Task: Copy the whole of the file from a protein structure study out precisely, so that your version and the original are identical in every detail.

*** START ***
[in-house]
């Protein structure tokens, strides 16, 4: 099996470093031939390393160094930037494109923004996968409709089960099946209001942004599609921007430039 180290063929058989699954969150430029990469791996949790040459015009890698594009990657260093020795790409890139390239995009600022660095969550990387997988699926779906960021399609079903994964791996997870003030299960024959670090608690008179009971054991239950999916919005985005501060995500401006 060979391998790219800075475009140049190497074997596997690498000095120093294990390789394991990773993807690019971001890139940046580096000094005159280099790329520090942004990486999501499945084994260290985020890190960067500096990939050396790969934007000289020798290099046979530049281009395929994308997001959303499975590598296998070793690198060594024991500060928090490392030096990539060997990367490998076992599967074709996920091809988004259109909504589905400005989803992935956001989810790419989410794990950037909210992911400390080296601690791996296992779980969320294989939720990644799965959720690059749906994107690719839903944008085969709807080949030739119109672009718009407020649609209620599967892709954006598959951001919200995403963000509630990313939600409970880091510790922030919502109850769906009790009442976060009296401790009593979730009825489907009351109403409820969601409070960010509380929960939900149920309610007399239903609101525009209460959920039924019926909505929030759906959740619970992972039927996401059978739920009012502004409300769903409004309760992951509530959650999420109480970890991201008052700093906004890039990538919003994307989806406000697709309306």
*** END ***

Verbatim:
[in-house]
């Protein structure tokens, strides 16, 4: 099996470093031939390393160094930037494109923004996968409709089960099946209001942004599609921007430039 180290063929058989699954969150430029990469791996949790040459015009890698594009990657260093020795790409890139390239995009600022660095969550990387997988699926779906960021399609079903994964791996997870003030299960024959670090608690008179009971054991239950999916919005985005501060995500401006 060979391998790219800075475009140049190497074997596997690498000095120093294990390789394991990773993807690019971001890139940046580096000094005159280099790329520090942004990486999501499945084994260290985020890190960067500096990939050396790969934007000289020798290099046979530049281009395929994308997001959303499975590598296998070793690198060594024991500060928090490392030096990539060997990367490998076992599967074709996920091809988004259109909504589905400005989803992935956001989810790419989410794990950037909210992911400390080296601690791996296992779980969320294989939720990644799965959720690059749906994107690719839903944008085969709807080949030739119109672009718009407020649609209620599967892709954006598959951001919200995403963000509630990313939600409970880091510790922030919502109850769906009790009442976060009296401790009593979730009825489907009351109403409820969601409070960010509380929960939900149920309610007399239903609101525009209460959920039924019926909505929030759906959740619970992972039927996401059978739920009012502004409300769903409004309760992951509530959650999420109480970890991201008052700093906004890039990538919003994307989806406000697709309306």